A Recycled Park

For many years, the NPS presented a pre-SNP scenario of severe land abuse, erosion and general decimation of forest resources.  However, more recent interpretation presents a different picture, suggesting that, for the most part, the park land was not in such a dire state of degradation. 


The first SNP forest-mapping inventory of 1937 showed that only 14.5% of the park acreage was open, either as cultivated or pastureland and that only 25.7% of the Park land showed evidence of burning. Eleven watersheds, or parts of watersheds, were identified that retained significant forest communities with no evidence of previous logging activity.  These included Hogwallow Flats, Hogback (south side), Beahms Gap (south and east sides), Pass Run to Shaver Hollow (upper slopes), the Robinson River watershed, Staunton River, Big Run, Loft Mountain (east side), Hangman Run, Devils Ditch and the Upper Conway River, and the lower slopes of Cedar Mountain.  Only four areas were noted with serious erosion; the northwest side of Neighbor Mountain/Jeremiah Run, the South Fork of the Thornton River, Pond Branch, and the North Branch, Moormans River.  Not surprisingly, the last two identified areas were also the most impacted areas in the Park from the 1996 Hurricane Fran flooding event.


In 1937, Darwin Lambert wrote his first major SNP publication (Beautiful Shenandoah: A Handbook for Visitors to Shenandoah National Park).  In it, he writes,


 Seven-eighths of the Shenandoah National Park is covered by a green blanket of forest. This forest is composed of approximately eighty species of trees, at least that many more shrubs and vines, and almost countless kinds of smaller plants . . . Throughout the entire area, in nearly all kinds of environments, the oaks are the most common. These oaks are of about ten different species.  Chestnut oak is probably the most numerous, but there are many splendid white and red oak trees.”


Certainly, the conditions at the time of the Park’s creation are subject to interpretation.  What we do know is that the Civilian Conservation Corps (CCC), created in FDR’s first year of office in 1933, was given the task of making the ‘unnatural’ Park ‘natural’ again.  From 1933 to 1942 an estimated 10,000 men planted hundreds of thousands of trees, shrubs, and vines in Shenandoah National Park, including Fraser fir, red spruce, Canadian yew, table mountain pine, Virginia creeper and trumpet creeper, and others.  Many of these were grown in three CCC plant nurseries from seeds collected within the park.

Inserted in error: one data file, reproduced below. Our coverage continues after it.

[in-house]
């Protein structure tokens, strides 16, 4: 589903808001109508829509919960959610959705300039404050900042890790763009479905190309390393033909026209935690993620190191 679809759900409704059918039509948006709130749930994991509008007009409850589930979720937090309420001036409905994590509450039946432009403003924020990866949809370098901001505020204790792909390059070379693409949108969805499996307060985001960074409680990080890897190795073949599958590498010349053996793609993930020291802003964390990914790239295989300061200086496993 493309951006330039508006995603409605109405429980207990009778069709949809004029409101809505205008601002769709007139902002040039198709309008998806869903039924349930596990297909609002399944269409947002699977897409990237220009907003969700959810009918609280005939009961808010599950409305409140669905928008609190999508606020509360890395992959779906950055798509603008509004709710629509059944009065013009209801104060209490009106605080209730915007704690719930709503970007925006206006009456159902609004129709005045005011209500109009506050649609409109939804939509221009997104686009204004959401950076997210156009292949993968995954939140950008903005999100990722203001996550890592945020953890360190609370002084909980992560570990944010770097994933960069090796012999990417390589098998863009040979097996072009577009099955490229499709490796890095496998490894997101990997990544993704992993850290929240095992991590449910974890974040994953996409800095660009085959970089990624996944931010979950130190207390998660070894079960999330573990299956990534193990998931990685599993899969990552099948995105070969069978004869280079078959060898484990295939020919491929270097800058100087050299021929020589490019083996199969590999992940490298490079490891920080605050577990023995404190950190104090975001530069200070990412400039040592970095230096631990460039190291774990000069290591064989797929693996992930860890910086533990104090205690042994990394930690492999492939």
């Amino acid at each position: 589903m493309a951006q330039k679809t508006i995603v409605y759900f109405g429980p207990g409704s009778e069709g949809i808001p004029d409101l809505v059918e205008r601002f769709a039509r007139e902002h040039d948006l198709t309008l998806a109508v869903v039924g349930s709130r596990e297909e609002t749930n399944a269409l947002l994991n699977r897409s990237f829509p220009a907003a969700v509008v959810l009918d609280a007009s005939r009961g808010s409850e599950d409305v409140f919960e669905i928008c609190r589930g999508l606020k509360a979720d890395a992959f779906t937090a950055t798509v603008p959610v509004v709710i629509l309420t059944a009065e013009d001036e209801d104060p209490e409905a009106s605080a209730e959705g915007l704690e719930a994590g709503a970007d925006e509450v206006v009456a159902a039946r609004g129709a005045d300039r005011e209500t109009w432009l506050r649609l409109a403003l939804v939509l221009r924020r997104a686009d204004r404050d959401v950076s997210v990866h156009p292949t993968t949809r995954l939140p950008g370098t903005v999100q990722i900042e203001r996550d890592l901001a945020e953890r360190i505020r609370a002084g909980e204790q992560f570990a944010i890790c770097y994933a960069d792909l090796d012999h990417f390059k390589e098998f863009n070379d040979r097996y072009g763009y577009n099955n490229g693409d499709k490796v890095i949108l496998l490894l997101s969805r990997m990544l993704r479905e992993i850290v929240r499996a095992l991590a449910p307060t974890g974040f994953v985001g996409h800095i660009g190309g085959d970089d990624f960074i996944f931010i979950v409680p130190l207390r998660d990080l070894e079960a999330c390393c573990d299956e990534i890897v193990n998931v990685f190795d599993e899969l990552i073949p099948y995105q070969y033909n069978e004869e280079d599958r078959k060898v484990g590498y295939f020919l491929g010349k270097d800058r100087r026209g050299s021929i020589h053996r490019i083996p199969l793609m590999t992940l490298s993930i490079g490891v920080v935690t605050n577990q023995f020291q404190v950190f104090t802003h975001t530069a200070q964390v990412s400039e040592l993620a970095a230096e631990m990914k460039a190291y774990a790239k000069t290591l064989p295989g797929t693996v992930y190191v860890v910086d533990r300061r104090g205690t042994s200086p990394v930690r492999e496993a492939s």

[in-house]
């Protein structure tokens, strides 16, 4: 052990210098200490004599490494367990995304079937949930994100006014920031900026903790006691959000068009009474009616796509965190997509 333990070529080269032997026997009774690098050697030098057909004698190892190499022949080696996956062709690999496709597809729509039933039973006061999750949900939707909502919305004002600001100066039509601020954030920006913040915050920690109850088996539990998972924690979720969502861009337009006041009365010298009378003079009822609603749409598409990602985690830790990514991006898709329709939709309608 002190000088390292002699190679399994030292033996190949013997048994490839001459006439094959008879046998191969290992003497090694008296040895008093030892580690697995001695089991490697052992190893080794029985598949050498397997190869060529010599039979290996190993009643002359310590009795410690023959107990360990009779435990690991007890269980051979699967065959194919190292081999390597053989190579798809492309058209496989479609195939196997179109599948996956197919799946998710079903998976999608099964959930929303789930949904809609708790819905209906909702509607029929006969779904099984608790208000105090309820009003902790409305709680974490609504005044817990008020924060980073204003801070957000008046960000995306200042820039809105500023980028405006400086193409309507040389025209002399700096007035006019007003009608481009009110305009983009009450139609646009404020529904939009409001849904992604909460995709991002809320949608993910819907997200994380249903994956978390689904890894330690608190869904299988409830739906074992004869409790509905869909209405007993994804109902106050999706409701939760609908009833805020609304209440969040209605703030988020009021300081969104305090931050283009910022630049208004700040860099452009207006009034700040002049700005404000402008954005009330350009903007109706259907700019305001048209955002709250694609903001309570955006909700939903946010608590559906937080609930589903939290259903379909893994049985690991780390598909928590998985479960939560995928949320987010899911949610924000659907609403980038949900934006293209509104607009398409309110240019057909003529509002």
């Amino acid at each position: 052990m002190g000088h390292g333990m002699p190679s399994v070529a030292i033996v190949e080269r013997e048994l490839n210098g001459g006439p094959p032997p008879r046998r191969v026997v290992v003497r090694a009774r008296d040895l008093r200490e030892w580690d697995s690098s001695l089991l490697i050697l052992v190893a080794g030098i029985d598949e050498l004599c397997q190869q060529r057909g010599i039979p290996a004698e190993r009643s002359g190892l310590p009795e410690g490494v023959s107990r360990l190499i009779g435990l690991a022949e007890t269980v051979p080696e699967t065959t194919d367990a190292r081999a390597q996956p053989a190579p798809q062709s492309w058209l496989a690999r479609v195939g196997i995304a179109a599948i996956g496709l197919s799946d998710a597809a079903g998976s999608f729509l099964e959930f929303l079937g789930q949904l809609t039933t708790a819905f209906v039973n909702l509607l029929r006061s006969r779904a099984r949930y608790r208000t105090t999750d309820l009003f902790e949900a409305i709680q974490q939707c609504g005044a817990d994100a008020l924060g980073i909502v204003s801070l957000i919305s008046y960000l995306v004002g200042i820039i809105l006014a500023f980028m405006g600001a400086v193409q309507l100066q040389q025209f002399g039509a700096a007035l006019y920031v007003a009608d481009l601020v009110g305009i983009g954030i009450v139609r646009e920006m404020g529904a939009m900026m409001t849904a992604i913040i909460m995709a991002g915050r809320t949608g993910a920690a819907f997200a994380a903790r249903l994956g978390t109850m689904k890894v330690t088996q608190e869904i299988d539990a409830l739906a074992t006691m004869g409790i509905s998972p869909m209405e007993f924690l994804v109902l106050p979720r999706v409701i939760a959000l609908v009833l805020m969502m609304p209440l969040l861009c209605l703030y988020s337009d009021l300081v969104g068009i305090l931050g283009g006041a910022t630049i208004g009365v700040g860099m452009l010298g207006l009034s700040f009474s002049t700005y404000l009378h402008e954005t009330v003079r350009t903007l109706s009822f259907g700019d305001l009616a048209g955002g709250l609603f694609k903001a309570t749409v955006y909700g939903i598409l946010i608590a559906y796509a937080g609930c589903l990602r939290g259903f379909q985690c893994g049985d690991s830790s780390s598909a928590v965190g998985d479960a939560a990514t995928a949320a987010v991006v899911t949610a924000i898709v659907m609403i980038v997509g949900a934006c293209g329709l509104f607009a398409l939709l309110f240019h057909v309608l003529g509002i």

Much of the displays of mountain laurels that today line the Skyline Drive were, in fact, planted by the CCCs.  Surprisingly, after the November 2000 fires, remnants of the contoured planting beds paralleling the Drive between Thornton Gap and Skyland were once again revealed. 


Most of the blue-blazed trails within the Park take the hiker along former wagon roads that took the mountain residents from one side of the mountain to the other, or from one ‘holler’ to another.  The astute hiker might notice that every former roadbed in the Park has a nice, flat, or horizontal, surface.  This is not due to the original inhabitants of these mountains.  They certainly wouldn’t spend the time and energy to flatten the road surface, nor would they need to for their oxen and wagon.  In fact, it was the result of extensive efforts expended by FDR’s Civilian Conservation Corps (CCC), who leveled every mountain road, rut and trail in the Park, adding most of the rock retaining walls as they proceeded, in order to make the roads suitable for car and truck traffic.


A hike in the Park, especially in winter, can reveal some of the plethora of mountain resident artifacts still visible throughout the Park.  Rusty galvanized buckets, mason jars, fine china, auto bodies and carriage parts, even broken 78 rpm records and bits of shoe leather may be found among the stonewalls, spring houses, house foundations, and hundreds of rock piles that are the result of generations farming and living on the land.  What was once considered trash by the NPS, who encouraged PATC hikers to remove in the 1960’s, now represent cultural resources, which should not be handled.


But, other artifacts from these former residents can also be observed if one is careful to look.  Tulip poplars, all of the same diameter and height, and all lacking branches on the lower third of their boles, now repopulate acres of land.  Certainly, this is not a natural forest.  Rather, it represents former cropped or grazed open lands, and the tulip poplars represent the growth that has occurred since these fields went fallow.


Despite the disturbances resulting from the previous century of users, the forest community was still intact at the time of SNP’s establishment. With each cutting of a forest, the succession of the forest towards a ‘climax forest’ was set back, but not changed in species or potential diversity. More of the same species of plants and trees would replace them, and the forest community would continue. This is much unlike today, when an opening of the canopy would likely bring about an uncontrolled explosion of exotic plant growth and elimination of native plant populations by overpopulated deer.


As the introduction of exotic plants, animals and fungi and natural catastrophic events continue to affect the forest community, we can be assured that SNP will not be the same place in another 20 or 200 years as it is now.  We must appreciate what we have now and make decisions that will protect our natural environment for future generations to appreciate.


Bob Pickett, PATC’s Naturalist